As a new coronavirus spreads within China and to other countries, I’m reminded of my time in Hong Kong during the SARS outbreak of 2003. Back then, I spent an otherwise beautiful spring wearing masks in public but mostly working from home, as I reported on the disease and the struggle to contain it. Every day at the same time — 3:20 p.m., if my memory’s correct — I checked an official Hong Kong website, which I trusted completely, to see that day’s new cases. I remember my relief as the number finally trended down. When it was over, it felt as though SARS had been just a shot across the world’s bow.
For one thing’s certain: the next pandemic will come, and it may resemble the Spanish flu of 1918, which infected half a billion people. The questions are when, where and how, and whether we’ll be ready collectively. I say “collectively” because a pandemic, like climate change, doesn’t respect passports or borders. We don’t quarantine, cure or save America First, or China First or anybody first; we either put humanity first or we all lose.
There are other links between climate change and pandemics (and, to be clear, the current outbreak is still far from being one). The main connection is that global warming actually creates new disease vectors. As the permafrost thaws in places like Siberia, viruses that have been frozen for millennia, and against which animals and humans no longer have any resistance, will resurface. And as desertification and other side effects of warming move the boundaries between habitats, species will come into contact with creatures they’ve never encountered before. That’s how viruses start their journey.
What, then, are my lessons from the SARS outbreak? First, that we must plan for human nature, both in its perfidy and its heroism. I observed SARS crash into various cultures in totally different ways.
Mainland China at first suppressed information about it, fearing economic loss or political turmoil. But that allowed the virus to spread farther and faster for longer than was necessary. And once China did open up on the subject, its people no longer trusted the government’s information. Rumors circulated and often prevailed over facts, hampering the official response.
Singapore, by contrast, lived up to its reputation for iron discipline with immediate quarantines that I initially considered draconian and illiberal, but came reluctantly to respect. Taiwan initially showed the darker side of individualism, as some hospital workers, to protect themselves and their families, shirked their duties. In Hong Kong (and then Taiwan and other places too) the opposite happened, as nurses and doctors cared for the victims and valiantly fought the virus.
Nobody who’s read Albert Camus’ “The Plague” or Jose Saramago’s “Blindness” should be surprised that human beings, individually and in crowds, will respond unpredictably to such crises. Some will hoard scarce medicine or food that’s more urgently needed by others. Some will break quarantines to be with loved ones. Some will do their duty, others won’t.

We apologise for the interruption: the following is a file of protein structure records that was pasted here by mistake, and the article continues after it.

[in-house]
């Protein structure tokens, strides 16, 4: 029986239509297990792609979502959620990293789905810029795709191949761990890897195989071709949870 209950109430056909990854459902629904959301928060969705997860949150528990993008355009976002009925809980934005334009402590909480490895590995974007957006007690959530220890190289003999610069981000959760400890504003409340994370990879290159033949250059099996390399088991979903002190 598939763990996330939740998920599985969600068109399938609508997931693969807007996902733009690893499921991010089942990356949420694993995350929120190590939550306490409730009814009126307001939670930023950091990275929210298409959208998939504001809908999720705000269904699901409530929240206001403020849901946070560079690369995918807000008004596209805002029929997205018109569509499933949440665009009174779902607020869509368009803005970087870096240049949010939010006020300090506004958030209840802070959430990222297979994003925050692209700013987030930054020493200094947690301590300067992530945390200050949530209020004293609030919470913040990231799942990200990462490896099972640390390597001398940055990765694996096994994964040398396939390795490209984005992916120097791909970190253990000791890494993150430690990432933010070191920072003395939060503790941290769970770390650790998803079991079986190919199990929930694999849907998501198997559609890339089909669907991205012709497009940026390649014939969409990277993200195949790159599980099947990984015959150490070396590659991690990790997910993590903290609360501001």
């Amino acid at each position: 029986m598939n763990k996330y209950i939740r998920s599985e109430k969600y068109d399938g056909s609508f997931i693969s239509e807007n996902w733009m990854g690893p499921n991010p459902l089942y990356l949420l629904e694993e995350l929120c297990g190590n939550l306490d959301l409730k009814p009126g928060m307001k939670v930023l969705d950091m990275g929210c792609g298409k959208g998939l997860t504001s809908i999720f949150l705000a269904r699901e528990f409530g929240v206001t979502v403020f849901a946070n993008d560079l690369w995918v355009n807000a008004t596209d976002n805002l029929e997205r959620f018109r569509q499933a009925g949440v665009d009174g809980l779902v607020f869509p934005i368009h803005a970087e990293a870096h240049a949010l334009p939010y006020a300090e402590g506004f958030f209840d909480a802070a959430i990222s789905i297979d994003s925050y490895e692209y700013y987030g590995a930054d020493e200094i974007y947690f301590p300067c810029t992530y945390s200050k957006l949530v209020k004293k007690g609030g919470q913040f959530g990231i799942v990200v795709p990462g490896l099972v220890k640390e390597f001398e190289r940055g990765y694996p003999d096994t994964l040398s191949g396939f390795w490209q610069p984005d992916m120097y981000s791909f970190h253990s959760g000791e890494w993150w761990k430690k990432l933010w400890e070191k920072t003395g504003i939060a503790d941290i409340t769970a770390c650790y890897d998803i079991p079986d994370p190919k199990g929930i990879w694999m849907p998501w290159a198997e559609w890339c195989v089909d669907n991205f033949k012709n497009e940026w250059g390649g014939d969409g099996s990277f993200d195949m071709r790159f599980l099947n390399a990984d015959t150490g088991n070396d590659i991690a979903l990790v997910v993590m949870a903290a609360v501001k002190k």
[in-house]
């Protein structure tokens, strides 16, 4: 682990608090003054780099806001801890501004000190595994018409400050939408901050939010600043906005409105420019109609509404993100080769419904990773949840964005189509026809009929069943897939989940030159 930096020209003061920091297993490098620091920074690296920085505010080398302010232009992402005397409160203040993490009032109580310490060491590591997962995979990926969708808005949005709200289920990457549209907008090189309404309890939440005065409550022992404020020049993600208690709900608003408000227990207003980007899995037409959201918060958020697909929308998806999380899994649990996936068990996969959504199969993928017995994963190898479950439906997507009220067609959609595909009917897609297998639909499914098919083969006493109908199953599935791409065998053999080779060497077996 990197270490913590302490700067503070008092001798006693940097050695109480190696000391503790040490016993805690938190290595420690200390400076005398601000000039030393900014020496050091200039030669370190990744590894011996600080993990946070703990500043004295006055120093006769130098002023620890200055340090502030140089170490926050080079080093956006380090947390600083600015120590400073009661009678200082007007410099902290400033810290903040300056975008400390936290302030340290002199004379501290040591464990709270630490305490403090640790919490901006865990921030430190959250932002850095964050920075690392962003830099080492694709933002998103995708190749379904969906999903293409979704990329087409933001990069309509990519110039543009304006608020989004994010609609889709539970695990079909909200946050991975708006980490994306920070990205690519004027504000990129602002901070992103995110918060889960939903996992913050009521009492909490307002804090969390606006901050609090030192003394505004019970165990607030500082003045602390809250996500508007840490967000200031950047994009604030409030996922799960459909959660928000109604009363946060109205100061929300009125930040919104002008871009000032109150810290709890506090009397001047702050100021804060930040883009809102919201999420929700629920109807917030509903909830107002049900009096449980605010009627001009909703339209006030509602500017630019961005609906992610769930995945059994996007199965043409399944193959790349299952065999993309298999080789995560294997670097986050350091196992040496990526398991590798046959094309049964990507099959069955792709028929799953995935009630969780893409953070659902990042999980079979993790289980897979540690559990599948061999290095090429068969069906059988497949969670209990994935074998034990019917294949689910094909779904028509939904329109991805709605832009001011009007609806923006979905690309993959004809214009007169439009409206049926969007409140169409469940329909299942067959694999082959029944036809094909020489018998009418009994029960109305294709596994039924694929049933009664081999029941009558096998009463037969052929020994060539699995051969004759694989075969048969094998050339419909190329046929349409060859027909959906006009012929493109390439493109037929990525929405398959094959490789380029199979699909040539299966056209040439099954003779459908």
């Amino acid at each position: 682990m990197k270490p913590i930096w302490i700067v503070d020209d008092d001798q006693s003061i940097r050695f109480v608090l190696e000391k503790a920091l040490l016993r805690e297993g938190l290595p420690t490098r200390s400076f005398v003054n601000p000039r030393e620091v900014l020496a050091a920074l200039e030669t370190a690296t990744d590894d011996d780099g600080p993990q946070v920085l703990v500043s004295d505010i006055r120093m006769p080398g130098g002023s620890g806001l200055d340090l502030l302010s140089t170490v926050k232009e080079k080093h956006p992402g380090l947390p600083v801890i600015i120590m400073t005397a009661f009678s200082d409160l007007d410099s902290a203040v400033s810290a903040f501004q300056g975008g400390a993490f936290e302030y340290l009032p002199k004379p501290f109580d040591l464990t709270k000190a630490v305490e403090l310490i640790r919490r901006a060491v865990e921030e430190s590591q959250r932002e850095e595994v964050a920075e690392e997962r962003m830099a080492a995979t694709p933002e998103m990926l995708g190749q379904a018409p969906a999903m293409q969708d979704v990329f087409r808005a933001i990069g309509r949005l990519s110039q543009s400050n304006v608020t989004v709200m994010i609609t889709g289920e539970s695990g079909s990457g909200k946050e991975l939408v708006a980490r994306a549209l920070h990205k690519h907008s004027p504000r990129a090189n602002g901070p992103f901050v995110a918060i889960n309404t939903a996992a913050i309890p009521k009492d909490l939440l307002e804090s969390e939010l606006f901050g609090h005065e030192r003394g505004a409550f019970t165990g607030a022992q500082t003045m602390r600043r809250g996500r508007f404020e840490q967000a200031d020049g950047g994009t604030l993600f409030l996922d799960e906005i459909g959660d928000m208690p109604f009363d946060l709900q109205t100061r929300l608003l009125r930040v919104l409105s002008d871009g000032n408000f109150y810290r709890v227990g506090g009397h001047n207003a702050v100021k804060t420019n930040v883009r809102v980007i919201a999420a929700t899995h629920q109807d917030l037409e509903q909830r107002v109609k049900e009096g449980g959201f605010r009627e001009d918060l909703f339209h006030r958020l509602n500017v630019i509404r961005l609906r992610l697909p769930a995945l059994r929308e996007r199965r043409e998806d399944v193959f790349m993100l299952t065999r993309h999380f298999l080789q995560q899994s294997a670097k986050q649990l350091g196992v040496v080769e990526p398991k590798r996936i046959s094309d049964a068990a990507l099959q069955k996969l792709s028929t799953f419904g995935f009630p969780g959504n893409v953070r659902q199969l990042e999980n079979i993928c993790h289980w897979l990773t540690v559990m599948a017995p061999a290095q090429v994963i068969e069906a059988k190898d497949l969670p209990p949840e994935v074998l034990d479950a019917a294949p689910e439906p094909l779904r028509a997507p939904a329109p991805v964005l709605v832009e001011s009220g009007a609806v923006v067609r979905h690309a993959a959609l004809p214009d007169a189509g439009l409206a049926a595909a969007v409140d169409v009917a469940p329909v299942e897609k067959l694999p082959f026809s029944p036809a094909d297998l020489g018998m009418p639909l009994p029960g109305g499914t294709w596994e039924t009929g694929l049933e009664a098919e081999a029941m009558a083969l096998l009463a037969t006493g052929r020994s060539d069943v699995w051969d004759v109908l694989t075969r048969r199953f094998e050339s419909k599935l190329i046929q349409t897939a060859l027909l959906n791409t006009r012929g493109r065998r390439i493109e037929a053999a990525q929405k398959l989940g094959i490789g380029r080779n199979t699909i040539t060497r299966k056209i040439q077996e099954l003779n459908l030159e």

The biggest lesson, which China seems to have learned, is that the government must be ruthlessly honest and transparent. The more facts, the better. Hide nothing. It was my trust in that Hong Kong website that eventually made me believe SARS was waning. Once trust between the population and the state breaks down, controlling an outbreak becomes almost impossible.
Another lesson is, thankfully, one we’ve already learned. Screening and surveillance, which should usually be used with caution in free societies, becomes necessary in an outbreak and is effective. Even now various airports around the world are digitally observing the body temperatures of passengers arriving from Wuhan, the center of the new outbreak.
Quarantine should be voluntary at first and actively encouraged by employers and government. Whoever can work from home, via Skype and such, should do so, without fearing recrimination. The more people can keep acting on their own volition, the more “agency” they believe they have, the calmer and more cooperative they will remain. Once an outbreak goes out of control, of course, quarantines must become mandatory.
But the most profound lesson is that we must cooperate as a species, with a geopolitical approach that seems to have gone out of fashion: multilateralism. We’ve always been locked in an arms race between the evolution of viruses, bacteria and fungi and our medicines against them. When a new virus appears, it potentially threatens all of us and should be fought by all of us together.
That means a new bug’s genome, wherever it’s first collected, should be sequenced and immediately made available, like open-source computer code, to certified researchers everywhere. (You still need the World Health Organization or some such body to accredit the boffins, lest the genome gets into the hands of terrorists). All labs and scientists should then share their insights with the entire profession.
The bad news is that we cannot be sure that humans will rise to global threats such as climate change or pandemics, because we’re so prone to put what we perceive to be our own interests, or our nations’, first, only to suffer the consequences later. The good news — and this too is something I learned from SARS — is that every time we do join together to defeat a new threat, we’re reminded how much we have in common, and fight better the next time.